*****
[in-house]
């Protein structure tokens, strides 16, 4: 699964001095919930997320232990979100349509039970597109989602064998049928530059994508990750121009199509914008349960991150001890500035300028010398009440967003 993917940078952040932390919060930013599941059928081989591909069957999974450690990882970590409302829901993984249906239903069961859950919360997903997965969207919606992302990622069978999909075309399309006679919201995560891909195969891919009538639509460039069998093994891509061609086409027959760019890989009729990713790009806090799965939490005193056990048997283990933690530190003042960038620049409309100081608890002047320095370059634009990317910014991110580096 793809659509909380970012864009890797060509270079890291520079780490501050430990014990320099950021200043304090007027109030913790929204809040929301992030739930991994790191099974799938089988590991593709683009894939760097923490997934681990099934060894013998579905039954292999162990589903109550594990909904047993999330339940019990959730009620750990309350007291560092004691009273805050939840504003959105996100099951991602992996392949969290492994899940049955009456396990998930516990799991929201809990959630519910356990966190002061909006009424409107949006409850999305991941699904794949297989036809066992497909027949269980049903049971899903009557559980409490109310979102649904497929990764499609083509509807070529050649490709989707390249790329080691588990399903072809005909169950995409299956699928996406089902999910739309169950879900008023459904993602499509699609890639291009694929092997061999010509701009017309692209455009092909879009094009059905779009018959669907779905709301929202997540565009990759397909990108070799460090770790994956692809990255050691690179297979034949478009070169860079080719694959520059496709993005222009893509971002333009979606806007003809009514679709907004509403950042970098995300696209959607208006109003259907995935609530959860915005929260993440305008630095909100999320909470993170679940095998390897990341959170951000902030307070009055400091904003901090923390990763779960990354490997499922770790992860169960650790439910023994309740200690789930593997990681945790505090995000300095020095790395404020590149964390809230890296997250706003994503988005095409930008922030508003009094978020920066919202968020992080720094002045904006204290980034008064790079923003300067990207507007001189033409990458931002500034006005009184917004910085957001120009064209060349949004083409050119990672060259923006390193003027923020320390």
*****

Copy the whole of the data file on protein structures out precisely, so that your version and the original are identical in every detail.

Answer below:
[in-house]
């Protein structure tokens, strides 16, 4: 699964001095919930997320232990979100349509039970597109989602064998049928530059994508990750121009199509914008349960991150001890500035300028010398009440967003 993917940078952040932390919060930013599941059928081989591909069957999974450690990882970590409302829901993984249906239903069961859950919360997903997965969207919606992302990622069978999909075309399309006679919201995560891909195969891919009538639509460039069998093994891509061609086409027959760019890989009729990713790009806090799965939490005193056990048997283990933690530190003042960038620049409309100081608890002047320095370059634009990317910014991110580096 793809659509909380970012864009890797060509270079890291520079780490501050430990014990320099950021200043304090007027109030913790929204809040929301992030739930991994790191099974799938089988590991593709683009894939760097923490997934681990099934060894013998579905039954292999162990589903109550594990909904047993999330339940019990959730009620750990309350007291560092004691009273805050939840504003959105996100099951991602992996392949969290492994899940049955009456396990998930516990799991929201809990959630519910356990966190002061909006009424409107949006409850999305991941699904794949297989036809066992497909027949269980049903049971899903009557559980409490109310979102649904497929990764499609083509509807070529050649490709989707390249790329080691588990399903072809005909169950995409299956699928996406089902999910739309169950879900008023459904993602499509699609890639291009694929092997061999010509701009017309692209455009092909879009094009059905779009018959669907779905709301929202997540565009990759397909990108070799460090770790994956692809990255050691690179297979034949478009070169860079080719694959520059496709993005222009893509971002333009979606806007003809009514679709907004509403950042970098995300696209959607208006109003259907995935609530959860915005929260993440305008630095909100999320909470993170679940095998390897990341959170951000902030307070009055400091904003901090923390990763779960990354490997499922770790992860169960650790439910023994309740200690789930593997990681945790505090995000300095020095790395404020590149964390809230890296997250706003994503988005095409930008922030508003009094978020920066919202968020992080720094002045904006204290980034008064790079923003300067990207507007001189033409990458931002500034006005009184917004910085957001120009064209060349949004083409050119990672060259923006390193003027923020320390």